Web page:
Is your company's human resource department prepared to meet the requirements in the massive Patient and Protection Affordable Care Act (the healthcare law), which was upheld by the U.S. Supreme Court in June? One of the first steps you must take is to provide participants in a group health insurance plan with a "summary of benefits and coverage" (SBC).

The new rules for SBCs, which were initially scheduled to take effect for plan years and open enrollment periods beginning on or after March 23, 2012, were postponed for six months until September 23 to give HR departments more time to comply. In addition, the healthcare law requires employers to keep its SBC up to date by giving advance notice of at least 60 days for certain changes in a plan. This includes "material modifications" in plan terms or coverage that aren't reflected in the latest SBC. The 60-day notice requirement also takes effect on September 23, 2012.

The Department of Labor (DOL), in conjunction with the Departments of Health and Human Services and the Treasury Department, recently issued final regulations on the SBC requirements. It also posted and updated a list of Frequently Asked Questions.

Be aware that an SBC isn't meant to replace the summary description for the health insurance plan. It is considered to be a supplementary document that is limited to just four pages. Some of the key components are:

  • Uniform definitions of standard insurance and medical terms;
  • A description of coverage;
  • Information on premiums;
  • Exceptions, reductions, and limits on coverage;
  • Cost-sharing provisions (for example, deductibles, co-insurance and co-payments);
  • Renewability and continuation of coverage provisions;
  • Coverage examples explaining common benefit scenarios;
  • A statement as to whether the plan provides affordable minimum essential coverage (effective Jan. 1, 2014);
  • A statement that the SBC is only a summary and other plan documents should be consulted;
  • Contact information (including a website);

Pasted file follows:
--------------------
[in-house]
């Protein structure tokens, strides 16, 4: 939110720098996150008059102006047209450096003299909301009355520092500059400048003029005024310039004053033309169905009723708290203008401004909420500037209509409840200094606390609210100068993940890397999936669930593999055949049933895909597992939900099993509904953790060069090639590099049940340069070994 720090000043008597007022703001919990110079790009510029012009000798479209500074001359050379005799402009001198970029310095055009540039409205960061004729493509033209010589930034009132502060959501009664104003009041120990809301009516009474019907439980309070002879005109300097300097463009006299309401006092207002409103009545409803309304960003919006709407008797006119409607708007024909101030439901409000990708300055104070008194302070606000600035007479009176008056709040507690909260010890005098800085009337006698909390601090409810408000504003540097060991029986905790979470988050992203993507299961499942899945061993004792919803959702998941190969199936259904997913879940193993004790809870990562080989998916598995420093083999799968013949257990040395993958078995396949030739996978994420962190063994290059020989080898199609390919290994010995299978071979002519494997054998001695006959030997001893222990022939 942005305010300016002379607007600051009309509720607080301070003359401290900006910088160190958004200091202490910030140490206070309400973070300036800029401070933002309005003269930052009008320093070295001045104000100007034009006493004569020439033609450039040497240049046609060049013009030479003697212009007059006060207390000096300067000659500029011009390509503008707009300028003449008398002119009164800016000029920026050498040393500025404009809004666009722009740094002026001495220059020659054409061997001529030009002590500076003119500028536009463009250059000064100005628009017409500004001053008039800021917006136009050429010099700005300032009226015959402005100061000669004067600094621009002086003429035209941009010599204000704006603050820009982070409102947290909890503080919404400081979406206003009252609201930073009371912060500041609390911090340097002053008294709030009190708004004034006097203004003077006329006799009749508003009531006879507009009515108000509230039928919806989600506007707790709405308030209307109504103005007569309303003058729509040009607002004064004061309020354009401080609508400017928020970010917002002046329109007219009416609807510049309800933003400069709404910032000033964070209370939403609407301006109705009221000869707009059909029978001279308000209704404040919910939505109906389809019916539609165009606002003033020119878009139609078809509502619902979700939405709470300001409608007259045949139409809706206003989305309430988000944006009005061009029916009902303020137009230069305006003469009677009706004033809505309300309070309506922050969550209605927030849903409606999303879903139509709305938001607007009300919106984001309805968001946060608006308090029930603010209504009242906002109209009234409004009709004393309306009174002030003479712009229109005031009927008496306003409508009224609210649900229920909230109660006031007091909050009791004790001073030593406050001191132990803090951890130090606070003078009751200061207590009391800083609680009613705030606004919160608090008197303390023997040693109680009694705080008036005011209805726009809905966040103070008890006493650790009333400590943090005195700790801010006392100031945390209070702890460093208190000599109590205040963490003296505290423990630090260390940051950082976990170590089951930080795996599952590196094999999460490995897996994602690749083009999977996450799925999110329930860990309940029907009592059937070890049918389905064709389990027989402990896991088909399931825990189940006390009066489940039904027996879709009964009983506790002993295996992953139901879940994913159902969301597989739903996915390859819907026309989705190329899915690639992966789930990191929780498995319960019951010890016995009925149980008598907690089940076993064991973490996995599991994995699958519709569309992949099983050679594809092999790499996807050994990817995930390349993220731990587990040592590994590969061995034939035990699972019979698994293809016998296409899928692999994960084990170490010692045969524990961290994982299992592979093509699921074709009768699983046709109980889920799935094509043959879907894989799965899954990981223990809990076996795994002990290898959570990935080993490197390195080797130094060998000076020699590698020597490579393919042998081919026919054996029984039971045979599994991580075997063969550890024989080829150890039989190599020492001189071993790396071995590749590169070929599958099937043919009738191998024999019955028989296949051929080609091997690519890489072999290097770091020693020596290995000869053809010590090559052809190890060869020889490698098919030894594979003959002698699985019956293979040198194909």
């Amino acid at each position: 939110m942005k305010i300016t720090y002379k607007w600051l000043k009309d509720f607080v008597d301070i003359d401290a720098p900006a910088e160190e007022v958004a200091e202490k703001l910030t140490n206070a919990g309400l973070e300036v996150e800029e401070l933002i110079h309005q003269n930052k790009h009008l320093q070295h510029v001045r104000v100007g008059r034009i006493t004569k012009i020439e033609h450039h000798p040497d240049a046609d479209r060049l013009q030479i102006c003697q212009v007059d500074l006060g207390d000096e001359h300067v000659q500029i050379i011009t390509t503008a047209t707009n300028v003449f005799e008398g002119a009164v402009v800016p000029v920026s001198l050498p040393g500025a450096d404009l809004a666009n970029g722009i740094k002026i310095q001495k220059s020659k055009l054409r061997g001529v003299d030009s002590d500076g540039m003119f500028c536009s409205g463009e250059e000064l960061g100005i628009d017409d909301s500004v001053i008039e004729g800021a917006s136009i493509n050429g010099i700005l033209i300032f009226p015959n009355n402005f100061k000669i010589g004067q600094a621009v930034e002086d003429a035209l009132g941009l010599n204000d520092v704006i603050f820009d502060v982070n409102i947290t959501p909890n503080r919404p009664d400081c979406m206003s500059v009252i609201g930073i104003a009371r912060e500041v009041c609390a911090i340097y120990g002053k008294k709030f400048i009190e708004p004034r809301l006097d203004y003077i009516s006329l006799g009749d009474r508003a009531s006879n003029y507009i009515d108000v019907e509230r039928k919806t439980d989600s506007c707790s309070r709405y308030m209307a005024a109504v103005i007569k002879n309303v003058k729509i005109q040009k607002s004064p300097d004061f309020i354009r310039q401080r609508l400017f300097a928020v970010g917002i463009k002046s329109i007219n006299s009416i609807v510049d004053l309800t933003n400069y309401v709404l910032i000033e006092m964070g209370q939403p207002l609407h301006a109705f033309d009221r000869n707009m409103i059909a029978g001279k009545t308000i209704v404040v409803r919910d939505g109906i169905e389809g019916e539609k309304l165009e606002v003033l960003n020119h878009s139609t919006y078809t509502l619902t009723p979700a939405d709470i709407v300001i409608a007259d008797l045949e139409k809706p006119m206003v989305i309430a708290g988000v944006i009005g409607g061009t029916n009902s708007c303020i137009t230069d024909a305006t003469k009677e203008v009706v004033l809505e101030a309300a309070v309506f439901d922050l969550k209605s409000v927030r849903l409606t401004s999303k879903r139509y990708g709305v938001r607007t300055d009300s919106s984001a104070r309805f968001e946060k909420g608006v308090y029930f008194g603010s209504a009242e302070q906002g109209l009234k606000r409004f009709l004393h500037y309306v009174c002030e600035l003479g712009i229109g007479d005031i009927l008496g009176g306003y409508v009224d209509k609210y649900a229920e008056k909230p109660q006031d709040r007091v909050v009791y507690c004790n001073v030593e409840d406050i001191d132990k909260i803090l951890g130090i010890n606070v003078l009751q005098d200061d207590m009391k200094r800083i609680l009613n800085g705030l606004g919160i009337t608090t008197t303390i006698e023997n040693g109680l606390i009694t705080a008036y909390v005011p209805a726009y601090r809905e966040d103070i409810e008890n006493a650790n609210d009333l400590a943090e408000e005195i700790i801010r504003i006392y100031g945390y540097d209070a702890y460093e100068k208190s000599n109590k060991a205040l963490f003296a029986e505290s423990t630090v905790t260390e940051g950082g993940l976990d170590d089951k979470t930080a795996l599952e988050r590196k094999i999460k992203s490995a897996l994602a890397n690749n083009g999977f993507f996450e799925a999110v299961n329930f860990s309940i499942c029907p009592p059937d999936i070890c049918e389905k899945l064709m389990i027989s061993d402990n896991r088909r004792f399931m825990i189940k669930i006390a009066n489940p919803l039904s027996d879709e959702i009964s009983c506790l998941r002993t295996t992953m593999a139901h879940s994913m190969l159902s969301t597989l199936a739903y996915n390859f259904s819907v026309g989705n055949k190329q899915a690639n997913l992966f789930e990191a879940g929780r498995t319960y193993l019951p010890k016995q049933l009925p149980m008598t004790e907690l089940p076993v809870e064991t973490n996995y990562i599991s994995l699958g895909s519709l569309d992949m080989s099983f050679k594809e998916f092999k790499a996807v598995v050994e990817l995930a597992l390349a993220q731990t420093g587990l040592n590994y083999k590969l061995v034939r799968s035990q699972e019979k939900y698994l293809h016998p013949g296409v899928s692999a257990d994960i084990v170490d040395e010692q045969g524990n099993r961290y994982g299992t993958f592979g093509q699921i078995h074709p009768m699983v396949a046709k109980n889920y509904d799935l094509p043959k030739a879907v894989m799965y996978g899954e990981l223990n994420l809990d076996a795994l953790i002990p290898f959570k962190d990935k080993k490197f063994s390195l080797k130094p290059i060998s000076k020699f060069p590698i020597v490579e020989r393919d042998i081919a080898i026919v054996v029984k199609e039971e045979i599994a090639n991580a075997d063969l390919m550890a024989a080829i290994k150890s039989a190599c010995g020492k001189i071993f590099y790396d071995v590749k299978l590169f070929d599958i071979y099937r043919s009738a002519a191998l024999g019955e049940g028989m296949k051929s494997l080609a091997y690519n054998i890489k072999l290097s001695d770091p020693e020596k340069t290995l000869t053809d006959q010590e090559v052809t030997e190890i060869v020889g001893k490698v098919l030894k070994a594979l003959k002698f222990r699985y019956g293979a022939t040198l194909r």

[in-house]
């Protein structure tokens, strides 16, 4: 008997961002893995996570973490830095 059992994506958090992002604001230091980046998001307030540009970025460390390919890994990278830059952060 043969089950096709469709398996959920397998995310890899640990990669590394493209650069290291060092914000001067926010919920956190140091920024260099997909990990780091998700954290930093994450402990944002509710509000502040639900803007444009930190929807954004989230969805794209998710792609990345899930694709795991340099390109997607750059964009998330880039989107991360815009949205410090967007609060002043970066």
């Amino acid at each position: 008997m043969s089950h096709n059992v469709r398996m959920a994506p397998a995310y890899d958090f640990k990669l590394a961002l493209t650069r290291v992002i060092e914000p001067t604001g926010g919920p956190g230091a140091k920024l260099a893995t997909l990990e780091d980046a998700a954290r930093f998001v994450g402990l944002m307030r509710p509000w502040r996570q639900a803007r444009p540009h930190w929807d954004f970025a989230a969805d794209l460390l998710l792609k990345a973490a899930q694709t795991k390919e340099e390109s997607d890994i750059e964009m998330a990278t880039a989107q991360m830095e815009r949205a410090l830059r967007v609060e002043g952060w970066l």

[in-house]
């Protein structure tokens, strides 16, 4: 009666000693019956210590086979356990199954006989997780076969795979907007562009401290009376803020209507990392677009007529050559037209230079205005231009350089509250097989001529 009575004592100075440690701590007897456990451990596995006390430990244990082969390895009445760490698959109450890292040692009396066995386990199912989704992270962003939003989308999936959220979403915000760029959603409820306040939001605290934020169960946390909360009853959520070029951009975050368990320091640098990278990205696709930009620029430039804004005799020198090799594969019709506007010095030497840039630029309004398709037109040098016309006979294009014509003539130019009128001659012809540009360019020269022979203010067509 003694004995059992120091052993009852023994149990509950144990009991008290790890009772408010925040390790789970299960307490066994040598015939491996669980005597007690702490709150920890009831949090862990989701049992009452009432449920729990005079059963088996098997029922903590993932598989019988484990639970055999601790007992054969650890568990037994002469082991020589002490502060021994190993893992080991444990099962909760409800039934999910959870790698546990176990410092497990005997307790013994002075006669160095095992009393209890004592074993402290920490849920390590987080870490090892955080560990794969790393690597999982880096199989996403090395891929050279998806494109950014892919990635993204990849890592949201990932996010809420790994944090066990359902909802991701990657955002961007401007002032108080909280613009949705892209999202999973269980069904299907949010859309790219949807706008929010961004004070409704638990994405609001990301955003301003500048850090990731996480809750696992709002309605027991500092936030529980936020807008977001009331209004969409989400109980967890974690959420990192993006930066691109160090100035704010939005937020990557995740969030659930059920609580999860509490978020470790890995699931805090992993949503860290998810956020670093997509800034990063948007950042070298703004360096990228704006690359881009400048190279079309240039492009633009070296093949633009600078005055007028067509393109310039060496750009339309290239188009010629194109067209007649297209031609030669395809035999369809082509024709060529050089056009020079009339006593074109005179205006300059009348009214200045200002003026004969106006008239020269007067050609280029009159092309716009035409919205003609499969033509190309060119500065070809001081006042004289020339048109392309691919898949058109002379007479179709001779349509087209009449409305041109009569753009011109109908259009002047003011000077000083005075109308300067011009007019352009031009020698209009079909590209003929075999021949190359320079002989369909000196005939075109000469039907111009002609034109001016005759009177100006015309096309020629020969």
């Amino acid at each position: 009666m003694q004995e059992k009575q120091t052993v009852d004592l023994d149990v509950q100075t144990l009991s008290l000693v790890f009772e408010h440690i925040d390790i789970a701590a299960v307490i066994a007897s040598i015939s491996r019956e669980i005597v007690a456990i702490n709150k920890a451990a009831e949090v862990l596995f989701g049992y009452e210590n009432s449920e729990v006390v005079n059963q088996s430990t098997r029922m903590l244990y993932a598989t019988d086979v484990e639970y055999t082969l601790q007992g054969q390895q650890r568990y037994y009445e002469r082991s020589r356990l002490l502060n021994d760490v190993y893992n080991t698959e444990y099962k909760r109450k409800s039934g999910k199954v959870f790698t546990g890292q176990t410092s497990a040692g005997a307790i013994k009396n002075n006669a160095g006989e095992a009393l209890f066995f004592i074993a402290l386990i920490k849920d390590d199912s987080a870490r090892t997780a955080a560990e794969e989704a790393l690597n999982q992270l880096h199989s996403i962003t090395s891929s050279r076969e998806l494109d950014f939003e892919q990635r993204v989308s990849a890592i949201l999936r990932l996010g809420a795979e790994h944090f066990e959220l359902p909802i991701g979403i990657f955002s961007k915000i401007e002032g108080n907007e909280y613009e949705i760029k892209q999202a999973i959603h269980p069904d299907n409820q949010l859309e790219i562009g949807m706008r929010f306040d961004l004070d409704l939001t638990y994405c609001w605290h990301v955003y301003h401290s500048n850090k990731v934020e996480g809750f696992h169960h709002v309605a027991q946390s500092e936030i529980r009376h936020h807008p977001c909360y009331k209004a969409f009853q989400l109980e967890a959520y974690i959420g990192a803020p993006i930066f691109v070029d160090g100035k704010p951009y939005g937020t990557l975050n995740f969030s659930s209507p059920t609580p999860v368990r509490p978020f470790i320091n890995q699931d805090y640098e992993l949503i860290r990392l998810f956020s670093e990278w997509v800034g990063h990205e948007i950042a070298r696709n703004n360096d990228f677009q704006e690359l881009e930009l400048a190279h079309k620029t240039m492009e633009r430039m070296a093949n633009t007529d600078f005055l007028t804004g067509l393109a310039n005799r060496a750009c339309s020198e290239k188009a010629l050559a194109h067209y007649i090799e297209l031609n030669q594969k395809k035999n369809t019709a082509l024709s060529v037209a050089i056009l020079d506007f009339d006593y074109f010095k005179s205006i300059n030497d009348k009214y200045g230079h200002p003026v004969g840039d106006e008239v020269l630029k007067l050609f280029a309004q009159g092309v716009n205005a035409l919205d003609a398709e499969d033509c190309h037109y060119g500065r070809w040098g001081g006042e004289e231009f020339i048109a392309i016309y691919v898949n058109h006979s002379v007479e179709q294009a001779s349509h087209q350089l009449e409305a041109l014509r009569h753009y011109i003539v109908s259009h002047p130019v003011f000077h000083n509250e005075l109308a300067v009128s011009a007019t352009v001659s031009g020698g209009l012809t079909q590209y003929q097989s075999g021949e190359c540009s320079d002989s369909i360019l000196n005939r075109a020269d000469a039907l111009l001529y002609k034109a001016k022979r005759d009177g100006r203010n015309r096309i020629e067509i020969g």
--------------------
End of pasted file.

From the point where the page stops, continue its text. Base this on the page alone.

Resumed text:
• Instructions for obtaining a list of network providers (if applicable);
  • Instructions for obtaining information about prescription drugs (if applicable); and
  • An Internet address for accessing the uniform glossary

The government is doing its best to clarify the new rules. Several important issues covered in the new FAQs include the following:

Seven-day rule: The DOL regulations require health insurance issuers to provide the SBC upon application for coverage. Under the FAQs, the SBC must be provided as soon as it is practical, but in no case later than seven business days of receipt of a substantially complete application for health insurance. 

Duplicate SBCs: If an SBC is provided prior to receipt of an application for coverage, the health insurance issuer isn't required to provide a duplicate SBC upon receipt of an application. If there have been changes in the information that must be included in the SBC, a new SBC must be provided as soon as practicable following the receipt of the application, but no later than seven business days of receipt of the application.

Electronic safe-harbor rule: An SBC may be provided electronically to participants and beneficiaries in connection with online enrollment or online renewal of coverage under the plan. Furthermore, it may be provided electronically to participants and beneficiaries who request the SBC online. In either case, the individual may request a paper copy. 

Comparison of options: The SBC, or a part of the SBC, may be displayed in a way that promotes comparison of different benefits package options. However, these documents don't fulfill the obligation to provide an SBC. The entire SBC for all benefit packages included in the comparison documents must be available.

Penalties: The DOL is counting on good-faith compliance with the rules. Therefore, penalties will not be imposed on plans and issuers that are working diligently to meet the SBC requirements.

We certainly have not seen the last word on this topic. You can expect more guidance from the DOL and other branches of the government in the near future. If you want more information in your situation, contact your HR or employee benefits advisers.

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